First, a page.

Consider
a piece of radioactive
material. No matter what the size of
the
material, the proportion of it that will undergo radoactive decay in
a given
time period is the same. The half life of a radioactive element is
the
amount of
time that it takes for half of a material made up of that element to =
decay. If
the half life of an element were one day then half of the material
would
remain
radioactive after a day and a quarter of it after two days. After n
days
the
amount of radioactive material remaining would be (1/2)^{n}.
This is an
example of **exponential
decay**.
It is analogous to
the
traveler
problem. Amount of material remaining corresponds to distance
remaining
and
amount of material that has decayed corresponds to distance traveled.
If
we
wrote an expression for the amount of material that decayed by
adding
the terms
for each day we would again have a geometric series.

We can also have **exponential
growth**, where the
amount by
which something *increases*
is proportional to the total amount.
The most
familiar example is compound interest. In the traveler problem
the
distance
taveled was 2/3 of the total remaining distance. We subtracted 2/3
from
1 to get
1/3 and the amount remaining after n time periods was (1/3)^{n}.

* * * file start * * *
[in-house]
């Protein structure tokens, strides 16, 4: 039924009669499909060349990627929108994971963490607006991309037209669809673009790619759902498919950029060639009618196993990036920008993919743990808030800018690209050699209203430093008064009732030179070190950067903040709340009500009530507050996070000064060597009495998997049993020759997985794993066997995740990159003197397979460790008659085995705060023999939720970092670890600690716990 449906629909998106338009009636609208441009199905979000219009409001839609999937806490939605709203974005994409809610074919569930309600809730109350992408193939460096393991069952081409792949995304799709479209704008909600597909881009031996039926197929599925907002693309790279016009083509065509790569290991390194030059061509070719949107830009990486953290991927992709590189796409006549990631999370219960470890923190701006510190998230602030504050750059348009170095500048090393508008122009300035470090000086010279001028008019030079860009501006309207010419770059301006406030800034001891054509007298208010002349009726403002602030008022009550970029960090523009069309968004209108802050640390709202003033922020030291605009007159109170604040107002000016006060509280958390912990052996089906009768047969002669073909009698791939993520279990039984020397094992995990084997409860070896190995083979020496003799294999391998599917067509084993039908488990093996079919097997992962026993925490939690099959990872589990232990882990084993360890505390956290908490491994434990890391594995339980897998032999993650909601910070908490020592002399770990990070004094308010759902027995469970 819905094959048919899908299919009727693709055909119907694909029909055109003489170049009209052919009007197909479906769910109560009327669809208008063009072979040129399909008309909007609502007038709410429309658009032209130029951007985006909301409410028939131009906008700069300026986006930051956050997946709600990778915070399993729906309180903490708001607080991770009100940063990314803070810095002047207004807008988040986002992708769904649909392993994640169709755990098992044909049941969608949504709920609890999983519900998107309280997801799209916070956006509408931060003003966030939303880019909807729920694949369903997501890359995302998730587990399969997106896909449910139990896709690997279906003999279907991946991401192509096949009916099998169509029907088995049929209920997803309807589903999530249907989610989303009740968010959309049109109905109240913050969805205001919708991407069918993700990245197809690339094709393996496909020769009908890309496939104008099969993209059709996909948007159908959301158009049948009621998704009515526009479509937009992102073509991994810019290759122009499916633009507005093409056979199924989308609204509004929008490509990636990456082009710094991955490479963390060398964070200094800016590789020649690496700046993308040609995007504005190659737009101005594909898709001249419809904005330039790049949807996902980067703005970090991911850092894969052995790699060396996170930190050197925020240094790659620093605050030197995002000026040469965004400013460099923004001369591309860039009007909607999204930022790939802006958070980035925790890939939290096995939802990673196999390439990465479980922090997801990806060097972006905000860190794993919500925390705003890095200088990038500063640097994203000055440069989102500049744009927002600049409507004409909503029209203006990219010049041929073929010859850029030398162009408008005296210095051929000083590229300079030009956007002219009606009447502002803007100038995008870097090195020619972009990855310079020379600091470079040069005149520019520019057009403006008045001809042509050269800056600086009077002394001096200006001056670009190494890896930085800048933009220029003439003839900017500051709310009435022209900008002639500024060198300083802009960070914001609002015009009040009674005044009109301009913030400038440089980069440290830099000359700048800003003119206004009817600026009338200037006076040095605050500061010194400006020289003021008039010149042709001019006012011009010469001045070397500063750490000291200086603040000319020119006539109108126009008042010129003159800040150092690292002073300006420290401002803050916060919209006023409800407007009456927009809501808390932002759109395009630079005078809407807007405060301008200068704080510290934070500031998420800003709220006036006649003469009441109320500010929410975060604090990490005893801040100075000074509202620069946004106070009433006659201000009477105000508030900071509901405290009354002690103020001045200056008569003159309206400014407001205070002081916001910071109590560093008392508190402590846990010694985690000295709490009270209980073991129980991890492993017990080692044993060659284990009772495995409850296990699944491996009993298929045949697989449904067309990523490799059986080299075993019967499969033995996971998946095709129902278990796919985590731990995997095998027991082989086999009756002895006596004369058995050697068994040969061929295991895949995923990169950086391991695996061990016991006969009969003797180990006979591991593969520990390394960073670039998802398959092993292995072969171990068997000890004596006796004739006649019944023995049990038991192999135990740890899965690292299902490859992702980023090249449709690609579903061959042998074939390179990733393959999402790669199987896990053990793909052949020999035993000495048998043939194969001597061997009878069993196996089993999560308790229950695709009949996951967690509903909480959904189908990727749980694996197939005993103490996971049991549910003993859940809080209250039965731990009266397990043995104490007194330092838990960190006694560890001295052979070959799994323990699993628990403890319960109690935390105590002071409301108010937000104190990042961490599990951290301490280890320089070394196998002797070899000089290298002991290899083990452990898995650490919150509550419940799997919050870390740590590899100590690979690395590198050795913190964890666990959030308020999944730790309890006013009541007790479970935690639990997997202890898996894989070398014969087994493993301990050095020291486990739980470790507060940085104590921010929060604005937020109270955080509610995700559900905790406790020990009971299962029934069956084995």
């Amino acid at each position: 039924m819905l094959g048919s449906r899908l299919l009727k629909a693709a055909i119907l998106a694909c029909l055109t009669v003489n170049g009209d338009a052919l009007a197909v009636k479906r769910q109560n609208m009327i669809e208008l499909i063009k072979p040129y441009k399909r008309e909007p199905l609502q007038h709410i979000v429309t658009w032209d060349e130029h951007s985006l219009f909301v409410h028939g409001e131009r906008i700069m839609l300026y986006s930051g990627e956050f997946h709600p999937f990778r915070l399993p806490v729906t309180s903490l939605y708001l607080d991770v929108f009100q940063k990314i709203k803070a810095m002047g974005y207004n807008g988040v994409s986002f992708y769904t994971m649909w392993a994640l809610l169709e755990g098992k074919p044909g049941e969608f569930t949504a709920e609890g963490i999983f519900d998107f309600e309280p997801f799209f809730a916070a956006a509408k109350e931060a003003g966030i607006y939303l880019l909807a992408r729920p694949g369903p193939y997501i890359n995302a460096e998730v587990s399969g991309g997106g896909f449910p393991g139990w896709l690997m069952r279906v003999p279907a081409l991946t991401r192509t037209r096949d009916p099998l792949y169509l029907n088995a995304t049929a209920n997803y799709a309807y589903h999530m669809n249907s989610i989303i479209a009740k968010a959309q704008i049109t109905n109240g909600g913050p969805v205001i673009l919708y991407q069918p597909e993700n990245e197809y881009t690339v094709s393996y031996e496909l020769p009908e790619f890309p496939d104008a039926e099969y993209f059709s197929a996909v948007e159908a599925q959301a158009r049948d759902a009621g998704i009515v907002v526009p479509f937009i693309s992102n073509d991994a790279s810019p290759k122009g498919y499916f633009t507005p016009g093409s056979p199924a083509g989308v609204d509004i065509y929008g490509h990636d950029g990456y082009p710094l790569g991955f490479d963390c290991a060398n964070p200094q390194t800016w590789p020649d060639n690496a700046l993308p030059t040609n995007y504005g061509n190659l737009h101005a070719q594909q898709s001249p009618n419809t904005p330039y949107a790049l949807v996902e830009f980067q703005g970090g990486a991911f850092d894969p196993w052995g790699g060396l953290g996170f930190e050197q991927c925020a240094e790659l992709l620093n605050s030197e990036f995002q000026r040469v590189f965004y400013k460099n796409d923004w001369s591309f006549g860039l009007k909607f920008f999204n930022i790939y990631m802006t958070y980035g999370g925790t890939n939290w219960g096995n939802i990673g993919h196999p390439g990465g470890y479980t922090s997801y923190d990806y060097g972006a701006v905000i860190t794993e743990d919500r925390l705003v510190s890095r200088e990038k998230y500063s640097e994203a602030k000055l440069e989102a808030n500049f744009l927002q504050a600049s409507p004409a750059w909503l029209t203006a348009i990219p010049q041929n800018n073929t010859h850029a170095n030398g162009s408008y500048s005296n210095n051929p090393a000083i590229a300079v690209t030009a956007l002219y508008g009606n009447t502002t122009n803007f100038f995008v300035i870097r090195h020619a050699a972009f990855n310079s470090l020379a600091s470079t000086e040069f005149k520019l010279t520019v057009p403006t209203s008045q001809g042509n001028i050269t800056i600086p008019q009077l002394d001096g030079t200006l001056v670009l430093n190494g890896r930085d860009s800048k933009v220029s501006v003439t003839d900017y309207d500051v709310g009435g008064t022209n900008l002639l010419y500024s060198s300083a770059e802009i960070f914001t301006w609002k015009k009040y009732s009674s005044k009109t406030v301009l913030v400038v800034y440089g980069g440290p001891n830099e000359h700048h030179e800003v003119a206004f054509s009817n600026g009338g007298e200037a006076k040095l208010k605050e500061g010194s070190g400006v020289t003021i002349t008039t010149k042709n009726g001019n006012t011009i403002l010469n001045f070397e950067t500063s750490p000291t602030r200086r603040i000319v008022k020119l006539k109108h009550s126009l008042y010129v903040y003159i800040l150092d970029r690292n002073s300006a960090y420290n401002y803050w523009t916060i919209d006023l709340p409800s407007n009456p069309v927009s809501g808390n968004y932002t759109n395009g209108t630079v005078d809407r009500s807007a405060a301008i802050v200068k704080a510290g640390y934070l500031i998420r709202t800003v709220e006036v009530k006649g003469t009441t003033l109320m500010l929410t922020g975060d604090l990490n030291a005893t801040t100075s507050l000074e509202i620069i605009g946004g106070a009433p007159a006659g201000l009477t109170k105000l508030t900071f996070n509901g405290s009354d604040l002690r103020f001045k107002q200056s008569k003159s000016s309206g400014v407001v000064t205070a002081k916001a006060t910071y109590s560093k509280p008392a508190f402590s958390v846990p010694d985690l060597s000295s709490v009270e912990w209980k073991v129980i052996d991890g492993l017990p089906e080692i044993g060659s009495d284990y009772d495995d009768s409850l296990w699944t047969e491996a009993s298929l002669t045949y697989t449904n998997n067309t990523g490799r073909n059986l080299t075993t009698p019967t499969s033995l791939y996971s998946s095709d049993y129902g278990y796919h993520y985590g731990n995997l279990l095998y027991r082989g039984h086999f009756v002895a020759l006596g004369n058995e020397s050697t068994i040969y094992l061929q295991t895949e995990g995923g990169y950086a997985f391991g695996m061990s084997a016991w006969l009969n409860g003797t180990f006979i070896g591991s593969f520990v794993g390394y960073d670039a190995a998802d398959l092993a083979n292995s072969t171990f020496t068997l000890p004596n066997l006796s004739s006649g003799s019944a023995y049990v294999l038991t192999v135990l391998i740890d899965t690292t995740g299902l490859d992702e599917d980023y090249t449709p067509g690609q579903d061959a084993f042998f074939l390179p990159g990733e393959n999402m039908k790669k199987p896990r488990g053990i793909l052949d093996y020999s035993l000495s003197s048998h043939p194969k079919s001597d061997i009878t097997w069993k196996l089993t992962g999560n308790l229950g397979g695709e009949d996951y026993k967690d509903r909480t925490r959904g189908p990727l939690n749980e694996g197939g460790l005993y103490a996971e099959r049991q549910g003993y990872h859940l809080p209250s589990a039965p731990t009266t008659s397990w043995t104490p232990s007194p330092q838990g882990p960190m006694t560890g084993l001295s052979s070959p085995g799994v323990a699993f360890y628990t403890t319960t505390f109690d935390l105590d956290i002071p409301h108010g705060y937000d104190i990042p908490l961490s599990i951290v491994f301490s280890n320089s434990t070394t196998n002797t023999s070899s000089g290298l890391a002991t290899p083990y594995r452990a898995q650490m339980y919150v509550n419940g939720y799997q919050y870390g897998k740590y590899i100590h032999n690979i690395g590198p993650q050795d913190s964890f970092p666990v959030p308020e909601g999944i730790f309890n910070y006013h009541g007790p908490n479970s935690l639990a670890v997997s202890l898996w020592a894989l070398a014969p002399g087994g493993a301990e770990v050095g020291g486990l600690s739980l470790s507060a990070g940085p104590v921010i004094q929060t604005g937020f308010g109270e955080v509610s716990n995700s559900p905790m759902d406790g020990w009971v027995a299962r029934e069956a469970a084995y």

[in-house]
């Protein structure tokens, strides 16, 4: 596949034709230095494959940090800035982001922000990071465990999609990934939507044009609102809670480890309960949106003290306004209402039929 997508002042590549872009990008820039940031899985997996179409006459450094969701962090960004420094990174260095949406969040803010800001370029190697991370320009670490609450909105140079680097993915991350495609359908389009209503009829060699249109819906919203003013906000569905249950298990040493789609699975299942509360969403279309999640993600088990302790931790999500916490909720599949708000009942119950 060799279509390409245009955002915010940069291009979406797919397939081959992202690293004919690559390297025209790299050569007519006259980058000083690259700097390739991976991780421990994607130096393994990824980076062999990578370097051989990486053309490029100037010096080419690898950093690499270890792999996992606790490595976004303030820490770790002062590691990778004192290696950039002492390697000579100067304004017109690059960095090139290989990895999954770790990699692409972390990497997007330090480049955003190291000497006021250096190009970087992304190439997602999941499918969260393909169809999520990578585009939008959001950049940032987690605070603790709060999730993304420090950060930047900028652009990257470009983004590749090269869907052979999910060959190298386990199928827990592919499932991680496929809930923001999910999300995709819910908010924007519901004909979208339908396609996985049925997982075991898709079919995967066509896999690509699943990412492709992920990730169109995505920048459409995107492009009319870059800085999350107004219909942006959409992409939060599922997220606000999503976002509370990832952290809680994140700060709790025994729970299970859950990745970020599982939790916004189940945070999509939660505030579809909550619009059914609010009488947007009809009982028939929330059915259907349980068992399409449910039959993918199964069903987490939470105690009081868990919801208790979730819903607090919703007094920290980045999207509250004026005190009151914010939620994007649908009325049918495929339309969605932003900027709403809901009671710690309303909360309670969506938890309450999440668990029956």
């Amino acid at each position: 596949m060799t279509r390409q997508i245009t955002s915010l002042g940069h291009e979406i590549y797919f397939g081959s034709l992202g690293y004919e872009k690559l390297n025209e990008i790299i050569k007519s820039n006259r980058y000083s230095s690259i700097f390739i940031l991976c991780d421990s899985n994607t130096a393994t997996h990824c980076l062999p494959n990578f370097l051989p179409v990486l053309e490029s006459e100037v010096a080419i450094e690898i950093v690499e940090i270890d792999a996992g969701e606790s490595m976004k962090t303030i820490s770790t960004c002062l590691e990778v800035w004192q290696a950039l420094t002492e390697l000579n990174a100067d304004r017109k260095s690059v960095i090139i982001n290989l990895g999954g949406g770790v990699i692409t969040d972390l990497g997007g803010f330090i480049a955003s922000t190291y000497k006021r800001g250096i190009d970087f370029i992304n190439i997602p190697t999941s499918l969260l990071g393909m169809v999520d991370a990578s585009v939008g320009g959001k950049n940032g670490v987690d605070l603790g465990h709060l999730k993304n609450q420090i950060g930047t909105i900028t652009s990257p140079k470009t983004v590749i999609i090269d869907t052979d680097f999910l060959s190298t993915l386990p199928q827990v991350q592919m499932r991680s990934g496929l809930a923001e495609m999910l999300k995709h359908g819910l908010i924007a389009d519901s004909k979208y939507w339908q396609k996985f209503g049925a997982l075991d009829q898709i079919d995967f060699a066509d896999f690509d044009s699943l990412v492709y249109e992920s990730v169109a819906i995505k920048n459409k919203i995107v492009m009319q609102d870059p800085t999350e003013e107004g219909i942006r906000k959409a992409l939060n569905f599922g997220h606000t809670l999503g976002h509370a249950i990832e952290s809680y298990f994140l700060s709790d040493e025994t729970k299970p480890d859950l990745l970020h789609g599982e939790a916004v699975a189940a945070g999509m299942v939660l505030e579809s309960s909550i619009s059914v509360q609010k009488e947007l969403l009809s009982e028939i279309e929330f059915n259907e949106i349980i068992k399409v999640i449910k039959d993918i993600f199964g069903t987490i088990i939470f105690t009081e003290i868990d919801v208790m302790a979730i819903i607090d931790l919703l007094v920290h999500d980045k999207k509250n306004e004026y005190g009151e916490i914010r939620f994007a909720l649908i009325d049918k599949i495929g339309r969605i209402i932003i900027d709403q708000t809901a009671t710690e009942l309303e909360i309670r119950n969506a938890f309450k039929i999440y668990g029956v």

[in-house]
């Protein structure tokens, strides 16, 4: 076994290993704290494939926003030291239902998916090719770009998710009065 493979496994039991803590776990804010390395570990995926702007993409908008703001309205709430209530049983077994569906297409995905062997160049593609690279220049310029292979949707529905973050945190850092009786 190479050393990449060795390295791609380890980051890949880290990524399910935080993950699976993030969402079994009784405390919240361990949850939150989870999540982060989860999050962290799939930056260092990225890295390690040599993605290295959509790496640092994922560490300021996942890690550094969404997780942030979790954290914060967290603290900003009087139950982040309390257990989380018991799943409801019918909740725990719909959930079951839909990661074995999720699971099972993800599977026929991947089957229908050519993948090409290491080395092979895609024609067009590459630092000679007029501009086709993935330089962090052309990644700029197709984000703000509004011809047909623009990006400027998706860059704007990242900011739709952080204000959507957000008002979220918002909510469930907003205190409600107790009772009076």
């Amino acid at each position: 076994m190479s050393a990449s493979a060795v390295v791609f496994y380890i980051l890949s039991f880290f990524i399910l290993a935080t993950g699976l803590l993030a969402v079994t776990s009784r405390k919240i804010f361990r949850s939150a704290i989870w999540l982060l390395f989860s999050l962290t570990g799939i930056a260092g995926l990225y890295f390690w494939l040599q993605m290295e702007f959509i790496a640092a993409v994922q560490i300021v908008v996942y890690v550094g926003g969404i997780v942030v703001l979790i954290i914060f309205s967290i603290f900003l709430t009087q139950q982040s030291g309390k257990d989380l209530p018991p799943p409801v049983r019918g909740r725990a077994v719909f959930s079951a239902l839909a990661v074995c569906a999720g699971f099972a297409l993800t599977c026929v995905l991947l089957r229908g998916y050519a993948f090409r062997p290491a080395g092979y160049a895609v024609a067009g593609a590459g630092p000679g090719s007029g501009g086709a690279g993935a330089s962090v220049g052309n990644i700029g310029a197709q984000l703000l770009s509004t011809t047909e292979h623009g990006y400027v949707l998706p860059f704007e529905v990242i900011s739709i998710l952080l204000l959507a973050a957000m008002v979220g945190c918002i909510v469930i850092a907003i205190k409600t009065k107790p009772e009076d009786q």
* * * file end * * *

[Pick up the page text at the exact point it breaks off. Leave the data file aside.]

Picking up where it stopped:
Now
money is deposited in a bank at 5% interest. We add .05 to 1 and
the
amount of
money after n years is increased by a factor of (1.05)^{n}.
If
the
initial deposit is $1 then the total amount of money at the start of
the
nth
year would be (1.05)^{n-1}
and so the interest earned in the nth
year
would then be .05*(1.05)^{n-1}.

Let us do a derivation of
geometric series using this compound
interest
example of exponential growth. We have:

(total amount of money at end
of n
years) - (total amount of interest earned
(starting amount of
$1).

(1.05)^{n}
- (.05 + .05*1.05 +
.05*(1.05)^{2}
+ ...
.05*(1.05)^{n-1})
= 1.

Solving for the total amount of
interest and then dividing by .05 =
gives:

1
+ 1.05 + (1.05)^{2}
+ ... .(1.05)^{n-1}
=
((1.05)^{n }-
1)/.05,

which is the formua for S_{n}(1.05).

Another example of exponential growth is the growth of an animal or = plant population that is not held in check by predation or limited resources. = The increase in population in any period of time is proportional to the size = of the population, leading to exponential growth.